In 1990, the Association of Tennis Professionals took over the running of the men's tour and replaced the Masters with the ATP Tour World Championship. World ranking points were now at stake, with an undefeated champion earning the same number of points they would for winning one of the four Grand Slam events; the ITF, who continued to run the Grand Slam tournaments, created a rival year-end event known as the Grand Slam Cup, contested by the 16 players with the best records in Grand Slam competitions that year. In December 1999, the ATP and ITF agreed to discontinue the two separate events and create a new jointly-owned event called the Tennis Masters Cup; as with the Masters Grand Prix and the ATP Tour World Championships, the Tennis Masters Cup was contested by eight players. However, player, ranked number eight in the ATP Champion's Race world rankings does not have a guaranteed spot. If a player who wins one of the year's Grand Slam events finishes the year ranked outside the top eight but still within the top 20, he is included in the Tennis Masters Cup instead of the eighth-ranked player.
If two players outside the top eight win Grand Slam events, the higher placed player in the world rankings takes the final spot in the Tennis Masters Cup. In 2009, the Masters was renamed the ATP World Tour Finals and was held at The O2 in London from 2009 to 2013. In 2012, the organisers extended the contract by two years up to 2015. In 2015, the contract was extended again for three years up to 2018. In 2017 the event was renamed the ATP Finals and the contract with the O2 Arena was extended to 2020. In December 2018 it was announced that London, along with Manchester, Singapore and Turin were on a shortlist of five cities which made the cut from an initial list of 40 to host the event from 2021. For many years, the doubles event was held as a separate tournament the week after the singles competition, but more they have been held together in the same week and venue. For most of its history, the event has been considered as the most important indoor tennis tournament on the world tour, allowing for controlled conditions of play, regarding both surface type and illumination system.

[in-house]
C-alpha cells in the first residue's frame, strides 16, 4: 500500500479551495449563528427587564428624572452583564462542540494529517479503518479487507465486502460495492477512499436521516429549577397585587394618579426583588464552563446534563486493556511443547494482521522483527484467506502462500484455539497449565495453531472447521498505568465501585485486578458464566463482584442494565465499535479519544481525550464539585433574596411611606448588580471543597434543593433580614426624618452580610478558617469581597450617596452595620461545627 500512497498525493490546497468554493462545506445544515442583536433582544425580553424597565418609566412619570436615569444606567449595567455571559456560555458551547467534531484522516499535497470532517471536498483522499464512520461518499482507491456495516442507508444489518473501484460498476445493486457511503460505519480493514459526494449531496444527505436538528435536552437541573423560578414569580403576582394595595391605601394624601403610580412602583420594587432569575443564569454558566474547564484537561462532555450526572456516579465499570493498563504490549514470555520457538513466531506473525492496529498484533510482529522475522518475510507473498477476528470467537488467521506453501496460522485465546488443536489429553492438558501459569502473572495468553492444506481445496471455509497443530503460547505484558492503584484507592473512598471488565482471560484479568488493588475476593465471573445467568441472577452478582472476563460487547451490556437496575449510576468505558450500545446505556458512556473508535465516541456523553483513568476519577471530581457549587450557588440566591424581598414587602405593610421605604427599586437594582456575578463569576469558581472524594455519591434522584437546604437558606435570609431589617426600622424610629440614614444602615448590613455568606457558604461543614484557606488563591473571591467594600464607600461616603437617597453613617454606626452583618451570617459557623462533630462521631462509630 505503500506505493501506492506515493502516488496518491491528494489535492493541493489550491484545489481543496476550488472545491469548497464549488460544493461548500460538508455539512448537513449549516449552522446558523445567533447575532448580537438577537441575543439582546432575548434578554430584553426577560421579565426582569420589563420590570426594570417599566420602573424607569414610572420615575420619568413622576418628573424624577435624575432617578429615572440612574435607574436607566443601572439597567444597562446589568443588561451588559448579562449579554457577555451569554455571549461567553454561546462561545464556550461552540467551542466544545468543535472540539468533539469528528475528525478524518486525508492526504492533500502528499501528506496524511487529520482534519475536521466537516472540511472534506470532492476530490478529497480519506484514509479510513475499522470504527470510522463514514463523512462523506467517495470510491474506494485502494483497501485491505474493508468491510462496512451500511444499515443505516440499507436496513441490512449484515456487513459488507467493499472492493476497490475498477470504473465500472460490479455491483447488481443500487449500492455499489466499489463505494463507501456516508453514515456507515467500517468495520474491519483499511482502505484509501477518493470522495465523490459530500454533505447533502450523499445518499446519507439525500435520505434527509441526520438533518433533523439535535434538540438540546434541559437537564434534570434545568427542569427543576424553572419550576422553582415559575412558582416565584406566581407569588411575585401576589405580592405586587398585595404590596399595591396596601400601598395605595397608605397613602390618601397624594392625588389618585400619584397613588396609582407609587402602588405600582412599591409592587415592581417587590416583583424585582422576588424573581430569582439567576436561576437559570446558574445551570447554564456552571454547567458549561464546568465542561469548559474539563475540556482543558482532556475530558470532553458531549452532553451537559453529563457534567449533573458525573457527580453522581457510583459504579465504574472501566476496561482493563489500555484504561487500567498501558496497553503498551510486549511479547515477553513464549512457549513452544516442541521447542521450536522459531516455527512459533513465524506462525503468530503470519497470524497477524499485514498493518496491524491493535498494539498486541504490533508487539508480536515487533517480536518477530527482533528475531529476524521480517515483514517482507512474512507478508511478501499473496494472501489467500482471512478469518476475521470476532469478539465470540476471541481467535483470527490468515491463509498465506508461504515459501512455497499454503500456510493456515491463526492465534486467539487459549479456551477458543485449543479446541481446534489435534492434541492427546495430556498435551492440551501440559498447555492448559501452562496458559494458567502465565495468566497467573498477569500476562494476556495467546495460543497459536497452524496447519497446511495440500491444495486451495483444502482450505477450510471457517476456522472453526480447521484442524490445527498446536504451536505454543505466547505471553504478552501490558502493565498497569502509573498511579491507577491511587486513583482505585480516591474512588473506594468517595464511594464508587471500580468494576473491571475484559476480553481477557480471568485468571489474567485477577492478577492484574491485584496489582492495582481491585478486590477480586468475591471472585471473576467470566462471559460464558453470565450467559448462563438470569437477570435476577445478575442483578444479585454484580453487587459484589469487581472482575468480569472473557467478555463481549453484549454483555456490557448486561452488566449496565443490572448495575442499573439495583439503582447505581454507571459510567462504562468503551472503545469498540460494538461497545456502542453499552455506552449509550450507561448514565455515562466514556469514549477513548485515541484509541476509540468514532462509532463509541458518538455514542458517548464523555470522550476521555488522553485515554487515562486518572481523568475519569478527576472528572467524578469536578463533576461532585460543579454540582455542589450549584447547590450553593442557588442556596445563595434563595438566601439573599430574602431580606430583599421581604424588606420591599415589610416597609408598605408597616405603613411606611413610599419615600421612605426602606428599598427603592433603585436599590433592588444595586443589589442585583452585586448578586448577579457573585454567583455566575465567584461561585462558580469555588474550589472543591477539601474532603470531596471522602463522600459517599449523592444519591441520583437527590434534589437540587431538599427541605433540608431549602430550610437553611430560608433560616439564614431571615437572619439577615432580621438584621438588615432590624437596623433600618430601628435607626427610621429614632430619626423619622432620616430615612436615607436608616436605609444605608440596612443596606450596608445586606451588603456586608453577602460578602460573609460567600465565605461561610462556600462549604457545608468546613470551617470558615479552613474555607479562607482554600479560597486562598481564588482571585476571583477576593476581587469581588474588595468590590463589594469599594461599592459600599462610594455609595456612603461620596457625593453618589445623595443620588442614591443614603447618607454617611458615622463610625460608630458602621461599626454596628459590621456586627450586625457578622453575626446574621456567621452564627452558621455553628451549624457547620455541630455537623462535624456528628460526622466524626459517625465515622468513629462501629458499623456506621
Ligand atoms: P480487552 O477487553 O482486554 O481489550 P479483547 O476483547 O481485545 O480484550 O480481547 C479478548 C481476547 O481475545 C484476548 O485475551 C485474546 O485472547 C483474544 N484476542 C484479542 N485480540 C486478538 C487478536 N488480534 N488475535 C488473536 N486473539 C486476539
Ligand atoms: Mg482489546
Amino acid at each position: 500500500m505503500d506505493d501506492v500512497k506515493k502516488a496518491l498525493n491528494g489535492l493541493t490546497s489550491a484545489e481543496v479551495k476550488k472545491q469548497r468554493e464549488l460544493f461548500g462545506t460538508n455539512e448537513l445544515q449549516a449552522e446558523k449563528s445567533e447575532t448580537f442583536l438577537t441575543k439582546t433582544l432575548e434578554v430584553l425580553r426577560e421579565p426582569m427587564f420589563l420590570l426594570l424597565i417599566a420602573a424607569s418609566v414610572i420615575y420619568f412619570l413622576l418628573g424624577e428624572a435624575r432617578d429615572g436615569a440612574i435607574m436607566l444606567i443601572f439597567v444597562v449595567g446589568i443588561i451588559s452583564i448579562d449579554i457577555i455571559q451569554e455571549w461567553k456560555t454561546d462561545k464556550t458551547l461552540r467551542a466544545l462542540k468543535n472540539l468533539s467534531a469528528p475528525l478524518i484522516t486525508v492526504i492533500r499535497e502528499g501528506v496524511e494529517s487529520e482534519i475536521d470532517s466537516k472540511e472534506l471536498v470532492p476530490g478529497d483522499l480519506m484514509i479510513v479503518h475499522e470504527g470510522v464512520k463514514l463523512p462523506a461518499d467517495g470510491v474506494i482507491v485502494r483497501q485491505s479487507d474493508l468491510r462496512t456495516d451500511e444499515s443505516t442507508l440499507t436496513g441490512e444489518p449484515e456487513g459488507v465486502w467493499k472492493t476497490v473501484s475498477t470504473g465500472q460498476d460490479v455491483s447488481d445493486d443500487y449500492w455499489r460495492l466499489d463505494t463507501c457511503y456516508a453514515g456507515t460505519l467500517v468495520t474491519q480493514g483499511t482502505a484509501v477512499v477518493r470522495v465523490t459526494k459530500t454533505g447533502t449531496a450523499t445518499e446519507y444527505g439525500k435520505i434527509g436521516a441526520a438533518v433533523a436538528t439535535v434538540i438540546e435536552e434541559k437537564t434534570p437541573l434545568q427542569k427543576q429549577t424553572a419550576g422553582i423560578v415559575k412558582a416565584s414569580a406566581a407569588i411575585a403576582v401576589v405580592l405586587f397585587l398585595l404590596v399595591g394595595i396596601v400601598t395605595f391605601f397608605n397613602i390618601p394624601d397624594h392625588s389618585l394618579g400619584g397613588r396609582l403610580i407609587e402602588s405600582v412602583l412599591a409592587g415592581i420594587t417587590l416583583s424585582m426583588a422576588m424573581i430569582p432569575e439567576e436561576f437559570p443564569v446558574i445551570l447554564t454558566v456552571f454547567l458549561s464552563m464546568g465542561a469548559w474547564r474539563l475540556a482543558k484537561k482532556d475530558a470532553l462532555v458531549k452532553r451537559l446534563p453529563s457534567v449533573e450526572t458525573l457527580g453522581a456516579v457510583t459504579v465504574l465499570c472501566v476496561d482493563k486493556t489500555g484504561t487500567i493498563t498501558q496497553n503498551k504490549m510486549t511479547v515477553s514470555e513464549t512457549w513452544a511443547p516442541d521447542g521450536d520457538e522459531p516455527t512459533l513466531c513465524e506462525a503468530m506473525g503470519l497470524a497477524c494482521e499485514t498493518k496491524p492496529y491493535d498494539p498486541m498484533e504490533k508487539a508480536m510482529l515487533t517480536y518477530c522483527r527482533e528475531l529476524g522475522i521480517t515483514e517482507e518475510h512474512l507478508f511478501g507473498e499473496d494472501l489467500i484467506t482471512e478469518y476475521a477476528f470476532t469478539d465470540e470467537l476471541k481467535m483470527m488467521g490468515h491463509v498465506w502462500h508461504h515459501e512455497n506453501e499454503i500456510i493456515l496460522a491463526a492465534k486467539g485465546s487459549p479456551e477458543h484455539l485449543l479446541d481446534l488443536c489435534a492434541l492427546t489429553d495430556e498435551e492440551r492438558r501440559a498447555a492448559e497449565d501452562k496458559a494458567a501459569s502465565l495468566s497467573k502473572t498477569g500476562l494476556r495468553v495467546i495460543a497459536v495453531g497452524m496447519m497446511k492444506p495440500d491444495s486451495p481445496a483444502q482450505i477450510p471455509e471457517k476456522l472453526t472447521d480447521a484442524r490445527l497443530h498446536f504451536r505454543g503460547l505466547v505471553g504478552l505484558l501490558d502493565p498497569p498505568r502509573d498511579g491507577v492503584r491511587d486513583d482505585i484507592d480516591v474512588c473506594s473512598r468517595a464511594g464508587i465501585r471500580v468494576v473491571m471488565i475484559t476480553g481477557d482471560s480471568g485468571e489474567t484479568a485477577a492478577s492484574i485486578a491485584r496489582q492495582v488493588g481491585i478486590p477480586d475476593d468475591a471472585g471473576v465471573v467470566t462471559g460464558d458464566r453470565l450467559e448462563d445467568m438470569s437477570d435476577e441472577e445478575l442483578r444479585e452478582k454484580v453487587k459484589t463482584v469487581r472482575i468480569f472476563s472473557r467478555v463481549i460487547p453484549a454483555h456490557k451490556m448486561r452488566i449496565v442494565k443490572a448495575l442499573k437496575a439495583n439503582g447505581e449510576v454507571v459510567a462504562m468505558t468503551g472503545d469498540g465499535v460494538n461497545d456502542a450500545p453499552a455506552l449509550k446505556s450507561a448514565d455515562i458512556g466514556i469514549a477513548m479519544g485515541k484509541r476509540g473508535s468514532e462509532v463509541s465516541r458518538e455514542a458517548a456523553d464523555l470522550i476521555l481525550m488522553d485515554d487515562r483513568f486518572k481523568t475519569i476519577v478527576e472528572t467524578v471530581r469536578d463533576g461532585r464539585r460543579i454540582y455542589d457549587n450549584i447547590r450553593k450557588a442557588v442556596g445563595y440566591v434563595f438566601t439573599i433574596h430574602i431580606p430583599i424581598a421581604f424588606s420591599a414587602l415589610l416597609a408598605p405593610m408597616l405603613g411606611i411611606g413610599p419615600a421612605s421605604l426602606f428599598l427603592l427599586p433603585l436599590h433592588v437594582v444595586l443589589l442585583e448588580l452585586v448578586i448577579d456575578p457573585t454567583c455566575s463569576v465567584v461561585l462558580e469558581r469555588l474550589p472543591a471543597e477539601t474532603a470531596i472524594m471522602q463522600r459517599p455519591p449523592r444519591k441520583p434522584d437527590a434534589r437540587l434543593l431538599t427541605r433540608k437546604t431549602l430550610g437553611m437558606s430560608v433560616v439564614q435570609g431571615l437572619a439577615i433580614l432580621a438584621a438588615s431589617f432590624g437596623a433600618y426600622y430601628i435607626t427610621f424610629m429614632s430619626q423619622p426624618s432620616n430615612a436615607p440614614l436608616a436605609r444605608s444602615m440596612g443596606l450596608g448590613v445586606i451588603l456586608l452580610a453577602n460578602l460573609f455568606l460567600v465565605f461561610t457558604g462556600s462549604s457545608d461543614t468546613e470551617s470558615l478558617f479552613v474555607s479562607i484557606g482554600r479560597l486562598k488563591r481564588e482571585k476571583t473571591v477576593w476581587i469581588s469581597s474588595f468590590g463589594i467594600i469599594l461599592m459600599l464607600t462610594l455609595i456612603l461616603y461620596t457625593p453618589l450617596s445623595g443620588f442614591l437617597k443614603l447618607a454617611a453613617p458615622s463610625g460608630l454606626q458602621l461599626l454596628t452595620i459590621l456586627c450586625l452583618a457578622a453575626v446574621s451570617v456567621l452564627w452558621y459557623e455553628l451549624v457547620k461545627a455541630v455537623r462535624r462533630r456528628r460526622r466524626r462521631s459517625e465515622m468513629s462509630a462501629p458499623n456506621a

In recent years it has been played on indoor hard courts, indoor carpet has featured for many editions previously. Once when Melbourne hosted it in 1974 the grass courts of Kooyong Stadium were used and occurred a few weeks before the 1974 Australian Open, which were played on grass. Apart from 1974, all tournaments have been on a hard court variant, which has prompted calls from Rafael Nadal to feature a mix of surfaces and include clay courts. However, this has drawn criticism as well as suggestions to reduce the number of clay court tournaments in the season and the ATP are not keen to change this aspect of the tournament. There are eight players or teams, playing is mandatory except for injury or other good cause. Qualification is as follows: the top seven players in the ATP rankings up to two grand slam winners ranked between 8 and 20 the next players in the ATP rankings, until the quota of eight is reached; the ATP Finals rewards the following points and prize money, per victory: 1 Prize money for doubles is per team.